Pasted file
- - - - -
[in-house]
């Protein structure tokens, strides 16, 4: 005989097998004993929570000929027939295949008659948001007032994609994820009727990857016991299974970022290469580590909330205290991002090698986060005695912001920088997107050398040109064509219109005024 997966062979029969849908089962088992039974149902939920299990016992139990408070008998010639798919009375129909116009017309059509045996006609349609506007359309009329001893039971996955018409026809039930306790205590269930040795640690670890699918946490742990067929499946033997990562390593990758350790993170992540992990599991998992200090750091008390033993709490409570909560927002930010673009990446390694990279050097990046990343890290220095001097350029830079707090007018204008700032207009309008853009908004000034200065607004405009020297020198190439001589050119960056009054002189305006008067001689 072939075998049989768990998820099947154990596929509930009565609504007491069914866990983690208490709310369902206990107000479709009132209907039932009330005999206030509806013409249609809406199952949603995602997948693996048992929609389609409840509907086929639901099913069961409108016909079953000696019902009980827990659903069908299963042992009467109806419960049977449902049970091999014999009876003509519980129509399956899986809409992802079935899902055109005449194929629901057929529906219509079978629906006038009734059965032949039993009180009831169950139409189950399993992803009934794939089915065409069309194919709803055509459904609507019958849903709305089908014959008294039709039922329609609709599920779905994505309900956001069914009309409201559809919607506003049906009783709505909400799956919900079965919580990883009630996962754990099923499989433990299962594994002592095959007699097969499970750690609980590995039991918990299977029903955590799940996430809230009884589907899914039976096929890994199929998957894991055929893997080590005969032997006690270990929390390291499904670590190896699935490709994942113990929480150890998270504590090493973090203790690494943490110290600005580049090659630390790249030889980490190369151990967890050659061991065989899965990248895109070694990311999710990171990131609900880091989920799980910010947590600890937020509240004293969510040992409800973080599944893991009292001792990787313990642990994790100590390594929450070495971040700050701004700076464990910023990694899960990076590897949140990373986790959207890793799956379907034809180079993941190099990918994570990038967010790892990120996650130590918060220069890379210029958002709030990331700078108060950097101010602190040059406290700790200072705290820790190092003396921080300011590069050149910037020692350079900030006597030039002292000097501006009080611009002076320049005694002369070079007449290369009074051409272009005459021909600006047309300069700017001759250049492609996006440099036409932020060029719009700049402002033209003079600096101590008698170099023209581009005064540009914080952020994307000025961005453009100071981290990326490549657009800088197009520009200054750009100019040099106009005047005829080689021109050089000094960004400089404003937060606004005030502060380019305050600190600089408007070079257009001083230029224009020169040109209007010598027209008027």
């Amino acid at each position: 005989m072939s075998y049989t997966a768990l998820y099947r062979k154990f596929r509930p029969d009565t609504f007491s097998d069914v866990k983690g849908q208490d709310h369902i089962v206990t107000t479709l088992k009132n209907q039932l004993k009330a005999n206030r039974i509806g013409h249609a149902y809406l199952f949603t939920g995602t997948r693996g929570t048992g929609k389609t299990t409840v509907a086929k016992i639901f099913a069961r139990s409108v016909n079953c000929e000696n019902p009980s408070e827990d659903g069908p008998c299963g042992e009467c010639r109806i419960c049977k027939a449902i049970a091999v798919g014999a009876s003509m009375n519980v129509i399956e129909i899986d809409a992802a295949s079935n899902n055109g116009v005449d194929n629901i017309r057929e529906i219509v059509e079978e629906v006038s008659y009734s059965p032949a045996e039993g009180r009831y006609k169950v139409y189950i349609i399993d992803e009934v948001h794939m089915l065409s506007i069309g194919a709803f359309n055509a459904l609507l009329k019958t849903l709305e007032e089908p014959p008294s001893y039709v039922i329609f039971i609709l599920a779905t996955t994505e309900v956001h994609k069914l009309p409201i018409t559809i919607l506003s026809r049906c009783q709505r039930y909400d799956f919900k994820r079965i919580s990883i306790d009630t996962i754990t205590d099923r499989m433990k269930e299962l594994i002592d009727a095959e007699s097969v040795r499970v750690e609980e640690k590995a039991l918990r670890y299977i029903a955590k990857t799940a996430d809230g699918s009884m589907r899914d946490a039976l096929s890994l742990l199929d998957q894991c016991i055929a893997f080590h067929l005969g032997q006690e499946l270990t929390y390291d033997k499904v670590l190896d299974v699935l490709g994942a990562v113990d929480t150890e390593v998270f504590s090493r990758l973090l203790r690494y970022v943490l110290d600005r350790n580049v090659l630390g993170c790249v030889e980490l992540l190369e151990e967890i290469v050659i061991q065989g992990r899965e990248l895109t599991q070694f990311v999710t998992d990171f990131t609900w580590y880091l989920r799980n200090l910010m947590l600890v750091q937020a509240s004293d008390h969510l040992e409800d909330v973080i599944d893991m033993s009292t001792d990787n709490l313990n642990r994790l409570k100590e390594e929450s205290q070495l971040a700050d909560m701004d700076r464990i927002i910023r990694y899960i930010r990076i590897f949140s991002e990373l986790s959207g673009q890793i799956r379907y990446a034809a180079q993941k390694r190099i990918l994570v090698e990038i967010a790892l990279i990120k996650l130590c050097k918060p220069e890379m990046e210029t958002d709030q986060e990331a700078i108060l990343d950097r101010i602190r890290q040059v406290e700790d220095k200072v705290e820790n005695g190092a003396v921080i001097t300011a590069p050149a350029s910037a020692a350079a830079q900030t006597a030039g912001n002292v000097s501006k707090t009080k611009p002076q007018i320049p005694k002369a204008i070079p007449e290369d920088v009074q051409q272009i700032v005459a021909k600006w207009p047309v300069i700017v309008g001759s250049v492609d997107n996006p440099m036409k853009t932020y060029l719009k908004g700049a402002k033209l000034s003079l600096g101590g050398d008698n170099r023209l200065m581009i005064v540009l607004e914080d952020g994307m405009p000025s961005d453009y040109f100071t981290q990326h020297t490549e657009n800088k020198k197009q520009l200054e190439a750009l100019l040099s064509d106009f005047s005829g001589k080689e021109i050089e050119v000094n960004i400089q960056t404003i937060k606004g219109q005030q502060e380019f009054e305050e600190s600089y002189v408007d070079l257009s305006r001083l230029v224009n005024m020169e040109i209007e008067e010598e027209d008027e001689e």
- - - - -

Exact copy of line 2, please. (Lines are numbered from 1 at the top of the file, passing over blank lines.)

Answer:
């Protein structure tokens, strides 16, 4: 005989097998004993929570000929027939295949008659948001007032994609994820009727990857016991299974970022290469580590909330205290991002090698986060005695912001920088997107050398040109064509219109005024 997966062979029969849908089962088992039974149902939920299990016992139990408070008998010639798919009375129909116009017309059509045996006609349609506007359309009329001893039971996955018409026809039930306790205590269930040795640690670890699918946490742990067929499946033997990562390593990758350790993170992540992990599991998992200090750091008390033993709490409570909560927002930010673009990446390694990279050097990046990343890290220095001097350029830079707090007018204008700032207009309008853009908004000034200065607004405009020297020198190439001589050119960056009054002189305006008067001689 072939075998049989768990998820099947154990596929509930009565609504007491069914866990983690208490709310369902206990107000479709009132209907039932009330005999206030509806013409249609809406199952949603995602997948693996048992929609389609409840509907086929639901099913069961409108016909079953000696019902009980827990659903069908299963042992009467109806419960049977449902049970091999014999009876003509519980129509399956899986809409992802079935899902055109005449194929629901057929529906219509079978629906006038009734059965032949039993009180009831169950139409189950399993992803009934794939089915065409069309194919709803055509459904609507019958849903709305089908014959008294039709039922329609609709599920779905994505309900956001069914009309409201559809919607506003049906009783709505909400799956919900079965919580990883009630996962754990099923499989433990299962594994002592095959007699097969499970750690609980590995039991918990299977029903955590799940996430809230009884589907899914039976096929890994199929998957894991055929893997080590005969032997006690270990929390390291499904670590190896699935490709994942113990929480150890998270504590090493973090203790690494943490110290600005580049090659630390790249030889980490190369151990967890050659061991065989899965990248895109070694990311999710990171990131609900880091989920799980910010947590600890937020509240004293969510040992409800973080599944893991009292001792990787313990642990994790100590390594929450070495971040700050701004700076464990910023990694899960990076590897949140990373986790959207890793799956379907034809180079993941190099990918994570990038967010790892990120996650130590918060220069890379210029958002709030990331700078108060950097101010602190040059406290700790200072705290820790190092003396921080300011590069050149910037020692350079900030006597030039002292000097501006009080611009002076320049005694002369070079007449290369009074051409272009005459021909600006047309300069700017001759250049492609996006440099036409932020060029719009700049402002033209003079600096101590008698170099023209581009005064540009914080952020994307000025961005453009100071981290990326490549657009800088197009520009200054750009100019040099106009005047005829080689021109050089000094960004400089404003937060606004005030502060380019305050600190600089408007070079257009001083230029224009020169040109209007010598027209008027």